Hate and racism crimes are globally on the rise, a fact that runs counter to the rapid evolution that is supposed to take place in education, society and technology. Beyond the causes, however, one wonders what could have prevented such acts. The obvious general and long-term solution is education. However, in real-time crime, what or who could prevent them?
Given the thought of the assassination of George Floyd in America by police forces, but also of Zak Kostopoulos in Athens, they could possibly have been prevented by those who witnessed these two brutal crimes. Could the witnesses change the course of the event? Were they active or just passive and non-participating observers?
According to research, the intervention of those present is being reduced in such crimes. Darley and Latane called that phenomenon a diffusion of responsibility, noting that the more people there are, the less likely they are to ask for help. Nevertheless, what is it that ultimately replaces the inherent pro-social behavior and innate tendency of the individual to mutual aid with the idle remote observation of a crime? Is it the fear of being caught and involved? Is it his conformity with the indifferent crowd? Or a series of stereotypical notions?
Taking as an example our own Zak Kostopoulos, at the critical moment when one could have prevented the deadly outcome, they did not do it and hesitated, falling prey to the unreasonable violence and arbitrary power; with ones unconscious pretexts or conscious decisions, that lead to his death. And the ostensible power of those present, the ones that could intervene, was diminished by the perceptions created concerning his identity. Should not the legal right in life be the same for all people, regardless their race, color, sexual orientation, identity, personal characteristics and religion?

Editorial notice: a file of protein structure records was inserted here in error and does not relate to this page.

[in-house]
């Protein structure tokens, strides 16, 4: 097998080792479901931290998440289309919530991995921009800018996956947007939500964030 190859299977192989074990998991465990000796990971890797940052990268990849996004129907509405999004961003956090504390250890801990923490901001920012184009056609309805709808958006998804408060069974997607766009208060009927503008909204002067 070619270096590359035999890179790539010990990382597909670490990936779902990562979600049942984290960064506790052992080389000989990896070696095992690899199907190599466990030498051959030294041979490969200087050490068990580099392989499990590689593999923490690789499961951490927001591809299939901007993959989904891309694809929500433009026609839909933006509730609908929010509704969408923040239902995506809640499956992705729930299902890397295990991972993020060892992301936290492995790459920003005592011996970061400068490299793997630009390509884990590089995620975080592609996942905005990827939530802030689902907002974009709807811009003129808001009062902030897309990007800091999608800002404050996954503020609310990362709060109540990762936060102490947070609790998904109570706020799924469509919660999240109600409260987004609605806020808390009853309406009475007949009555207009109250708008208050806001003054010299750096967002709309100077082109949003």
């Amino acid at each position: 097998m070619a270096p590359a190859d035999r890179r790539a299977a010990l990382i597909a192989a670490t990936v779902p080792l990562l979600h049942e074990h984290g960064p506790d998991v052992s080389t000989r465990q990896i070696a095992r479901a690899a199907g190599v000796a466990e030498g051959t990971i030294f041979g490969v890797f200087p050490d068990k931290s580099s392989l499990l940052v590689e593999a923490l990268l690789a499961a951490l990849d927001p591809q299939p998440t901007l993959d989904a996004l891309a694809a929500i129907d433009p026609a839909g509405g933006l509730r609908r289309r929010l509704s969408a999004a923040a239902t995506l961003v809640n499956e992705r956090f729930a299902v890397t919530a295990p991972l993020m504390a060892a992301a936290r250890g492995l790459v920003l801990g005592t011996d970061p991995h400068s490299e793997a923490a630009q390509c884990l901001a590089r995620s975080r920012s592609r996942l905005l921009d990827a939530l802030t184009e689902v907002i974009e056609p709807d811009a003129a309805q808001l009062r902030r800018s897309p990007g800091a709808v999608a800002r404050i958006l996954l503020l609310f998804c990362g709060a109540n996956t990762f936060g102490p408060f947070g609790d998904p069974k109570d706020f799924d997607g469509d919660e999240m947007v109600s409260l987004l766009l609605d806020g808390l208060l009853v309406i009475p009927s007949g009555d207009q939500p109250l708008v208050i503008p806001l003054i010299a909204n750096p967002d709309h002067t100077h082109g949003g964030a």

Yes, indeed, the responsibilities are shared among the witnesses, the perpetrator, the victim, but the common denominator remains the inalienable and inviolable right of every human being to life. It is our responsibility to protect it in every way and by every means, both for ourselves and for our fellow human beings, setting our personal views and ideologies aside and aiming to claim and ensure the maximum possible equality and freedom.
Written by Lina Kakaidi
Translated by Angeliki Tsoukaneli